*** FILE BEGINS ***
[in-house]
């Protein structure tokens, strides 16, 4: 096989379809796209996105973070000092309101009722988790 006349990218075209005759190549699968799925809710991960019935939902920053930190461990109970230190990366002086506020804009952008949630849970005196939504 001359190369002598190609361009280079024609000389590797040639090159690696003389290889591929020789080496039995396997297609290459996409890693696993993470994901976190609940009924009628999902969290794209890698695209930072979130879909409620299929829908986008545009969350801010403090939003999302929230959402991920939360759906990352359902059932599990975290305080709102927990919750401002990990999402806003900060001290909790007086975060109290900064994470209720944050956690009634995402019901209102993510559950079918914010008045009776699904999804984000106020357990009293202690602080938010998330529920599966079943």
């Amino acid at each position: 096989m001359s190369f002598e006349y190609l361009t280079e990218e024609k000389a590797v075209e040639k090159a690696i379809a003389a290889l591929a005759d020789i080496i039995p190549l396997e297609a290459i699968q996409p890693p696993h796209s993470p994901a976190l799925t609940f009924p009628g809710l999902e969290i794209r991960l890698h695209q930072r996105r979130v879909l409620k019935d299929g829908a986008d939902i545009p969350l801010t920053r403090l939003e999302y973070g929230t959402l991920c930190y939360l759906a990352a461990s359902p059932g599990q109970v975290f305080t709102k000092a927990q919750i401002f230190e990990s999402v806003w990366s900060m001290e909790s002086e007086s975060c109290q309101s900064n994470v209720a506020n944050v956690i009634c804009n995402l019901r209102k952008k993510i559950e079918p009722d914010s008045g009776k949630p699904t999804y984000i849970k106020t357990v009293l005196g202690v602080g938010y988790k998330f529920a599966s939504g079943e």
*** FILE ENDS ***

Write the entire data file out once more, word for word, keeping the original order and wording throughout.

[in-house]
């Protein structure tokens, strides 16, 4: 096989379809796209996105973070000092309101009722988790 006349990218075209005759190549699968799925809710991960019935939902920053930190461990109970230190990366002086506020804009952008949630849970005196939504 001359190369002598190609361009280079024609000389590797040639090159690696003389290889591929020789080496039995396997297609290459996409890693696993993470994901976190609940009924009628999902969290794209890698695209930072979130879909409620299929829908986008545009969350801010403090939003999302929230959402991920939360759906990352359902059932599990975290305080709102927990919750401002990990999402806003900060001290909790007086975060109290900064994470209720944050956690009634995402019901209102993510559950079918914010008045009776699904999804984000106020357990009293202690602080938010998330529920599966079943």
């Amino acid at each position: 096989m001359s190369f002598e006349y190609l361009t280079e990218e024609k000389a590797v075209e040639k090159a690696i379809a003389a290889l591929a005759d020789i080496i039995p190549l396997e297609a290459i699968q996409p890693p696993h796209s993470p994901a976190l799925t609940f009924p009628g809710l999902e969290i794209r991960l890698h695209q930072r996105r979130v879909l409620k019935d299929g829908a986008d939902i545009p969350l801010t920053r403090l939003e999302y973070g929230t959402l991920c930190y939360l759906a990352a461990s359902p059932g599990q109970v975290f305080t709102k000092a927990q919750i401002f230190e990990s999402v806003w990366s900060m001290e909790s002086e007086s975060c109290q309101s900064n994470v209720a506020n944050v956690i009634c804009n995402l019901r209102k952008k993510i559950e079918p009722d914010s008045g009776k949630p699904t999804y984000i849970k106020t357990v009293l005196g202690v602080g938010y988790k998330f529920a599966s939504g079943e």